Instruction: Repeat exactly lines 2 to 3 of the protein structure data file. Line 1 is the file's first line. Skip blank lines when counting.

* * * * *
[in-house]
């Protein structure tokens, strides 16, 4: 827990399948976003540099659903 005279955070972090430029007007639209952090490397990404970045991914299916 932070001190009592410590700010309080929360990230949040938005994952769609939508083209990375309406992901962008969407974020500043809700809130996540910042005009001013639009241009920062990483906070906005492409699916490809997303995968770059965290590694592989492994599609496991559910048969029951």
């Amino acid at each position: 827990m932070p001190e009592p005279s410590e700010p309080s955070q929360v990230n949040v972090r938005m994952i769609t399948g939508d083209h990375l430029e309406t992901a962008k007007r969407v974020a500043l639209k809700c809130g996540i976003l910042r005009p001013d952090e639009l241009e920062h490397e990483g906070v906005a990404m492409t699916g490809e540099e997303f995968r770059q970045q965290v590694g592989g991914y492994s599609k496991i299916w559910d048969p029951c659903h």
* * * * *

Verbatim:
């Protein structure tokens, strides 16, 4: 827990399948976003540099659903 005279955070972090430029007007639209952090490397990404970045991914299916 932070001190009592410590700010309080929360990230949040938005994952769609939508083209990375309406992901962008969407974020500043809700809130996540910042005009001013639009241009920062990483906070906005492409699916490809997303995968770059965290590694592989492994599609496991559910048969029951």
């Amino acid at each position: 827990m932070p001190e009592p005279s410590e700010p309080s955070q929360v990230n949040v972090r938005m994952i769609t399948g939508d083209h990375l430029e309406t992901a962008k007007r969407v974020a500043l639209k809700c809130g996540i976003l910042r005009p001013d952090e639009l241009e920062h490397e990483g906070v906005a990404m492409t699916g490809e540099e997303f995968r770059q970045q965290v590694g592989g991914y492994s599609k496991i299916w559910d048969p029951c659903h």